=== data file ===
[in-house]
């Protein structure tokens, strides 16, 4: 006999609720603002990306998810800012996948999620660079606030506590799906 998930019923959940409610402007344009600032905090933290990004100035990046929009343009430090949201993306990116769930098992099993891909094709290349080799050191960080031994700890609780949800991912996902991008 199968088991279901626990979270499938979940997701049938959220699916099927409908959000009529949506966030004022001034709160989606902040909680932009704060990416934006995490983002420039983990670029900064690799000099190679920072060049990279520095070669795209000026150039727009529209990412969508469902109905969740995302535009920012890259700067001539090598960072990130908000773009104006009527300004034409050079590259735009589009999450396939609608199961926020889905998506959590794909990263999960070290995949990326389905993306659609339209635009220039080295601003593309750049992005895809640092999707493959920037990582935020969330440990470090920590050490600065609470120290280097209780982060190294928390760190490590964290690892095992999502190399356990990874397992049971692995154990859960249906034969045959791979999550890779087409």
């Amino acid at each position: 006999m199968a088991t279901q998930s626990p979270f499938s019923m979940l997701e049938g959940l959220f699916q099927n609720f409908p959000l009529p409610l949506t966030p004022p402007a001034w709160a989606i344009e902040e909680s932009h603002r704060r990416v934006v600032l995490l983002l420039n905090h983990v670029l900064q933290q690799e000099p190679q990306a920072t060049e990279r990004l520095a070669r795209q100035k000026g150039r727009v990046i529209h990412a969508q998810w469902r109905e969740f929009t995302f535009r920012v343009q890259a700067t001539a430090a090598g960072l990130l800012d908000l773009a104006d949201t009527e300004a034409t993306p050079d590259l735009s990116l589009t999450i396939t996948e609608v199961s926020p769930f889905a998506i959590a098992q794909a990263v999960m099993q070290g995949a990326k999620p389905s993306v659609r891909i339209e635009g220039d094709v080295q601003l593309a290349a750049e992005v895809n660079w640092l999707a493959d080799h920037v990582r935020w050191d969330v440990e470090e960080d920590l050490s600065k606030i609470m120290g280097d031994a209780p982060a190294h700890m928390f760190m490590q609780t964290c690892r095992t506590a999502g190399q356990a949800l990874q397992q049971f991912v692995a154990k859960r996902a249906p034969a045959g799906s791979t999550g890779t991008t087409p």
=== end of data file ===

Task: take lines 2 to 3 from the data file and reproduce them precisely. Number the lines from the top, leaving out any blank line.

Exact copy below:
């Protein structure tokens, strides 16, 4: 006999609720603002990306998810800012996948999620660079606030506590799906 998930019923959940409610402007344009600032905090933290990004100035990046929009343009430090949201993306990116769930098992099993891909094709290349080799050191960080031994700890609780949800991912996902991008 199968088991279901626990979270499938979940997701049938959220699916099927409908959000009529949506966030004022001034709160989606902040909680932009704060990416934006995490983002420039983990670029900064690799000099190679920072060049990279520095070669795209000026150039727009529209990412969508469902109905969740995302535009920012890259700067001539090598960072990130908000773009104006009527300004034409050079590259735009589009999450396939609608199961926020889905998506959590794909990263999960070290995949990326389905993306659609339209635009220039080295601003593309750049992005895809640092999707493959920037990582935020969330440990470090920590050490600065609470120290280097209780982060190294928390760190490590964290690892095992999502190399356990990874397992049971692995154990859960249906034969045959791979999550890779087409």
């Amino acid at each position: 006999m199968a088991t279901q998930s626990p979270f499938s019923m979940l997701e049938g959940l959220f699916q099927n609720f409908p959000l009529p409610l949506t966030p004022p402007a001034w709160a989606i344009e902040e909680s932009h603002r704060r990416v934006v600032l995490l983002l420039n905090h983990v670029l900064q933290q690799e000099p190679q990306a920072t060049e990279r990004l520095a070669r795209q100035k000026g150039r727009v990046i529209h990412a969508q998810w469902r109905e969740f929009t995302f535009r920012v343009q890259a700067t001539a430090a090598g960072l990130l800012d908000l773009a104006d949201t009527e300004a034409t993306p050079d590259l735009s990116l589009t999450i396939t996948e609608v199961s926020p769930f889905a998506i959590a098992q794909a990263v999960m099993q070290g995949a990326k999620p389905s993306v659609r891909i339209e635009g220039d094709v080295q601003l593309a290349a750049e992005v895809n660079w640092l999707a493959d080799h920037v990582r935020w050191d969330v440990e470090e960080d920590l050490s600065k606030i609470m120290g280097d031994a209780p982060a190294h700890m928390f760190m490590q609780t964290c690892r095992t506590a999502g190399q356990a949800l990874q397992q049971f991912v692995a154990k859960r996902a249906p034969a045959g799906s791979t999550g890779t991008t087409p």